ISLAMABAD: Right after PM Modi cautioned Pakistan by saying that “blood and water cannot flow together,” Pakistan has advocated that India cannot opt out “unilaterally” from a key water-sharing agreement, an option that India has hinted it may consider in retaliation for the massive terror attack at an army base in Uri earlier this month.
Sartaj Aziz, the Adviser on Foreign Affairs to Pakistani premier Nawaz Sharif, said today according to Pakistani media,”According to international law, India can’t unilaterally separate itself from the treaty.”
18 soldiers were killed by Pakistani terrorists at an army base in Uri in Kashmir on September 18. Prime Minister Narendra Modi vowed that the attack would not go unavenged.
India is working towards isolating Pakistan globally including through the United Nations. Prime Minister Modi has indicated that while he is unlikely to take strong military action, he will look at other ways to corner Pakistan.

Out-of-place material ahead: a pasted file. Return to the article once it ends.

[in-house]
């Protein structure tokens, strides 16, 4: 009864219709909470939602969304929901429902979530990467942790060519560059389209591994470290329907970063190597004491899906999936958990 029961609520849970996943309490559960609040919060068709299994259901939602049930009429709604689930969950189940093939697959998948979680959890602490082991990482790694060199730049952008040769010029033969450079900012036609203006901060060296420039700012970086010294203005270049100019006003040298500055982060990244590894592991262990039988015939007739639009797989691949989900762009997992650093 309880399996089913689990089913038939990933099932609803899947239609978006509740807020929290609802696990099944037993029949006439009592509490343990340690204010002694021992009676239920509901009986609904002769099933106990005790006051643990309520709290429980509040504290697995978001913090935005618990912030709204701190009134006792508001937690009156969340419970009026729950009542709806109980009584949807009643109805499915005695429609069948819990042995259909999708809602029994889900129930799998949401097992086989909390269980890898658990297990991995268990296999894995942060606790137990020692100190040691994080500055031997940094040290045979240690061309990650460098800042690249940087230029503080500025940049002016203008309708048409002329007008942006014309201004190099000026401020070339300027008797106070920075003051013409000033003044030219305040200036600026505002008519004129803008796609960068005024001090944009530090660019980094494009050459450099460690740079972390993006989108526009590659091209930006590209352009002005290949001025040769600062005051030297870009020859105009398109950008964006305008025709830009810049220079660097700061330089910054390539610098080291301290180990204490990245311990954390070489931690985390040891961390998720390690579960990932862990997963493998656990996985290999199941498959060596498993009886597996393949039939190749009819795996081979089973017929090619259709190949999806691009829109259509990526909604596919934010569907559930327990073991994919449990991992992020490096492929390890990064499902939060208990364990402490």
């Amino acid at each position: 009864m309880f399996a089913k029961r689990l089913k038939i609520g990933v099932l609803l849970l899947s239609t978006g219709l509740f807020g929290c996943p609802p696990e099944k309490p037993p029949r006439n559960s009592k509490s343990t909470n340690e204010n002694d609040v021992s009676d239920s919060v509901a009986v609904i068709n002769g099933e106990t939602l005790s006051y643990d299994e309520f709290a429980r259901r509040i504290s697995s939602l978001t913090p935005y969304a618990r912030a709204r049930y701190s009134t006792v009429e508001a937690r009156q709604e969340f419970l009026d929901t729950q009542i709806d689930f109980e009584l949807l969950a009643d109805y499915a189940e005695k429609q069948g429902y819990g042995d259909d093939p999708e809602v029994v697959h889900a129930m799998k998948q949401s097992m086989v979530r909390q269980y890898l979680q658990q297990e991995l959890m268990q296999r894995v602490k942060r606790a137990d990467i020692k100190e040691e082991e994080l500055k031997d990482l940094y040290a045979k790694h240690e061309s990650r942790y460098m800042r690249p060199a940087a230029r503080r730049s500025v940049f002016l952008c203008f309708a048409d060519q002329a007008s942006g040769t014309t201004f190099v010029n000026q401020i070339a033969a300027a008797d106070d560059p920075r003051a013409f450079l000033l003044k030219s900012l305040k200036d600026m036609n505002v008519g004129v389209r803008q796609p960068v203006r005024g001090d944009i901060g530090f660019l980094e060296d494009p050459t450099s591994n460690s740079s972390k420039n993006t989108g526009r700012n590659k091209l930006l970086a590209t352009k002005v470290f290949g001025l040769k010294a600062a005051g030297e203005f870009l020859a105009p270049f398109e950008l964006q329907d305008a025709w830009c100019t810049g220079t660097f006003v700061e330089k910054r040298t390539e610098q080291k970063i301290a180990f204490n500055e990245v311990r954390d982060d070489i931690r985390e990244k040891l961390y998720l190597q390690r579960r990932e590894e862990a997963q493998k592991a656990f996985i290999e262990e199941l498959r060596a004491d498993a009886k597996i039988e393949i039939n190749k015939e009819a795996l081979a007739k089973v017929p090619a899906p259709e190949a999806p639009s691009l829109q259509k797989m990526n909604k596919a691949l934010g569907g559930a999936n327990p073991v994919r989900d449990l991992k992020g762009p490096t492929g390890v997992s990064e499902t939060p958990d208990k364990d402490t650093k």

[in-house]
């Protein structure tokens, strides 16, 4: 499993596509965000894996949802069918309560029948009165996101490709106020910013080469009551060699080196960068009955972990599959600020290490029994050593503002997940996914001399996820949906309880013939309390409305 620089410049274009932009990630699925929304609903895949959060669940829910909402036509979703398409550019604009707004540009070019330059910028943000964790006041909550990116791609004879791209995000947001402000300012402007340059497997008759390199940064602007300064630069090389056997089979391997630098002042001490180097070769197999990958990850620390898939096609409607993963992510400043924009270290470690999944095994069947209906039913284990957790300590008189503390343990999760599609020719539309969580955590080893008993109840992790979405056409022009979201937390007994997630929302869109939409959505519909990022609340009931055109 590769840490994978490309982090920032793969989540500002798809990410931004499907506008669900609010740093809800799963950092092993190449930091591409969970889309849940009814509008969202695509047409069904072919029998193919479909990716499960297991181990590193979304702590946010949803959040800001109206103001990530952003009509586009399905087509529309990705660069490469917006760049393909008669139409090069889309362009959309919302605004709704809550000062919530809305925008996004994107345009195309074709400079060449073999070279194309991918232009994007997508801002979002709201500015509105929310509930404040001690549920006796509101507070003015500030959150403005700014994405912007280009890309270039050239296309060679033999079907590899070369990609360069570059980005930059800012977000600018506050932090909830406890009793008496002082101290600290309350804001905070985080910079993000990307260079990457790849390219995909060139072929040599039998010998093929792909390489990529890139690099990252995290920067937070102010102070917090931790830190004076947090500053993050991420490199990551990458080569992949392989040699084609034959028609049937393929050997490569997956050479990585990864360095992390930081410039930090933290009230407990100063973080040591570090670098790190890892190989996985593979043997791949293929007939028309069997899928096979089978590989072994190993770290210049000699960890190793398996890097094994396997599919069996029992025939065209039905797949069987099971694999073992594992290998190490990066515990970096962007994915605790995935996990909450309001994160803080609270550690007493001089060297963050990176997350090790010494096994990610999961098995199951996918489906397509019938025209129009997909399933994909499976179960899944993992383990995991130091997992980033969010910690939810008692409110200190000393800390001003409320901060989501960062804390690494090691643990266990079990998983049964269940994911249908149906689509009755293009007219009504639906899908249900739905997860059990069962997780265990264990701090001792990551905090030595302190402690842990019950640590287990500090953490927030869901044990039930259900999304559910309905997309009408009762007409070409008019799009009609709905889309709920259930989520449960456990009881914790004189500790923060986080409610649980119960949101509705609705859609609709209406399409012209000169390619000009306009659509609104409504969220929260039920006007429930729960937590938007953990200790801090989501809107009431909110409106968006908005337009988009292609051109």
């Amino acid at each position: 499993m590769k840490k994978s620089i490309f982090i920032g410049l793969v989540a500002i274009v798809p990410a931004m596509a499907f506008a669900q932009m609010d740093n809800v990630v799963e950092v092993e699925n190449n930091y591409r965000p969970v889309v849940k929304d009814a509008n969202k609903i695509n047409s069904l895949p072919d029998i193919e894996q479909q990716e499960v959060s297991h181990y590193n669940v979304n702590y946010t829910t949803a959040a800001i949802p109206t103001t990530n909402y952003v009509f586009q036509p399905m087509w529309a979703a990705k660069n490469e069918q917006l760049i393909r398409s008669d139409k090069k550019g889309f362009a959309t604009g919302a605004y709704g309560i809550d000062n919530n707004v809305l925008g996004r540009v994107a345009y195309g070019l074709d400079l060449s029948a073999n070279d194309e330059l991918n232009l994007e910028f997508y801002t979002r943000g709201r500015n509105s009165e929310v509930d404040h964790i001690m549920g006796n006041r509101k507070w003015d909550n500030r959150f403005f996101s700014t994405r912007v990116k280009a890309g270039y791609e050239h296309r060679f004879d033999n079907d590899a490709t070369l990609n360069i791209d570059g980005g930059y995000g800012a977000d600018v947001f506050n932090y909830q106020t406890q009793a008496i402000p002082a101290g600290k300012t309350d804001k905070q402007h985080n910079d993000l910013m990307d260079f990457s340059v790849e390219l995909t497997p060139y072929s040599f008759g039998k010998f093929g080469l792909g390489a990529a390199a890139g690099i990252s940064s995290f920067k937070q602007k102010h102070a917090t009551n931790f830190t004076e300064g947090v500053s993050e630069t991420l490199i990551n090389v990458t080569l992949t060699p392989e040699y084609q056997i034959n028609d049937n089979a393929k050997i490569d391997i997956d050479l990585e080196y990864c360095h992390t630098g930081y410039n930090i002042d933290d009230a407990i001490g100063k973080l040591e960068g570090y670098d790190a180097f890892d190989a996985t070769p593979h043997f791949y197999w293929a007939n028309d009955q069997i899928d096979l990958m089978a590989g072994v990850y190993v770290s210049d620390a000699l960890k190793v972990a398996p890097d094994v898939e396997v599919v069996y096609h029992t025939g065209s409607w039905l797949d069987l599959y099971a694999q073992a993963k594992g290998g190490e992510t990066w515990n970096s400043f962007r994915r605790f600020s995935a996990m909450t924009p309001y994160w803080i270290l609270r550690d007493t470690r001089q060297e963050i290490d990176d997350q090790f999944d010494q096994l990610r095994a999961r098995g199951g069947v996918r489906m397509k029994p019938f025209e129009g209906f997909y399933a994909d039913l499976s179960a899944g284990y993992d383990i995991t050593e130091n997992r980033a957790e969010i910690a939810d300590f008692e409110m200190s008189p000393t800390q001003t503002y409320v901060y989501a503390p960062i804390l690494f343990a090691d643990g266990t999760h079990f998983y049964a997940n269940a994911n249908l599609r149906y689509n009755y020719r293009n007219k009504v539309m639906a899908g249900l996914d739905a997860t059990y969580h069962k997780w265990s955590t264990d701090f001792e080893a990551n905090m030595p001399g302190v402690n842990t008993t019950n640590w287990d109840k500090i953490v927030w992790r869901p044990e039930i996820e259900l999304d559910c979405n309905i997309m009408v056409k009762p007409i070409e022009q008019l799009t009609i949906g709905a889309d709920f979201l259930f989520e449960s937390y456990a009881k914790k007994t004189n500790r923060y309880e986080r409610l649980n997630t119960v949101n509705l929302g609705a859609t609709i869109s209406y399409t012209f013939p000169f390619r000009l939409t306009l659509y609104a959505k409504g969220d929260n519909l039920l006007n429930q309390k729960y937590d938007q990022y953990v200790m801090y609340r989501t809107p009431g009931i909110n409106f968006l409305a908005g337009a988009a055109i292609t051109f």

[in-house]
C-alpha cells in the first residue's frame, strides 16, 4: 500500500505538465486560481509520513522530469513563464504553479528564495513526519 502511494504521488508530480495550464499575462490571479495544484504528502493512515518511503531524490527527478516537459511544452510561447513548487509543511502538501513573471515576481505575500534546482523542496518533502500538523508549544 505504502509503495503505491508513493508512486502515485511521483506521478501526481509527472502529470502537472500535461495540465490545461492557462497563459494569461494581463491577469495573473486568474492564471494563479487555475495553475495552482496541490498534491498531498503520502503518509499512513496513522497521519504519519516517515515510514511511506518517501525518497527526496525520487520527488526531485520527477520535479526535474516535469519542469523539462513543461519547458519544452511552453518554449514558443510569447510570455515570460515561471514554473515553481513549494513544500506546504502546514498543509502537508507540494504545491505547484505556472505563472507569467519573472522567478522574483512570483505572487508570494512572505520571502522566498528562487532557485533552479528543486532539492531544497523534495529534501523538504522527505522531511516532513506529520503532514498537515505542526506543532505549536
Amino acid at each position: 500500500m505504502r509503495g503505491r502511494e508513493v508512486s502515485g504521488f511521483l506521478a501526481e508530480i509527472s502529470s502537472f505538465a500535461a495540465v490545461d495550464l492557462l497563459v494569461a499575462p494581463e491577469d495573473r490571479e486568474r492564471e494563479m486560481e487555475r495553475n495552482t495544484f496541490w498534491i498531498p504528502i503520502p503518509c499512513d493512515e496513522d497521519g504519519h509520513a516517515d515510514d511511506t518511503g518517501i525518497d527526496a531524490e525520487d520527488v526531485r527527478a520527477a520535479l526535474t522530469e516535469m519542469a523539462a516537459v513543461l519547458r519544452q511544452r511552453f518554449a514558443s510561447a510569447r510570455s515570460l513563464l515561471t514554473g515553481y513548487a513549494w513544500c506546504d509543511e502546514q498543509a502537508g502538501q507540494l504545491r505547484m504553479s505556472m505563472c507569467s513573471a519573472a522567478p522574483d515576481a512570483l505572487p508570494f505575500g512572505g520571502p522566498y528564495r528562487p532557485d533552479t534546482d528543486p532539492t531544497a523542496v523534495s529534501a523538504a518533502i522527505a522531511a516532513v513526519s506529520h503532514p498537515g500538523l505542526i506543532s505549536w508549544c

Yesterday, he reviewed the nearly six-decade-old Indus Waters Treaty which allocates waters from three rivers – the Indus, Jhelum and Chenab – between the neighbours. At the session, it was decided that India will move to utilize more of the rivers’ resources, while officials said abrogation or a renunciation of the treaty is also an option being considered.
India has so far not fully exploited its 20 percent share of the water, allowing Pakistan considerable benefit. Yesterday, officials said that will change along with accelerated plans to build new hydropower plants along the three rivers, a move which is certain to irk Islamabad.
The Indus Water Treaty was brokered by the World Bank in 1960 after tough negotiations.
“If India violates the treaty, Pakistan can approach International Court of Justice,” said Mr Aziz, according to Pakistani media.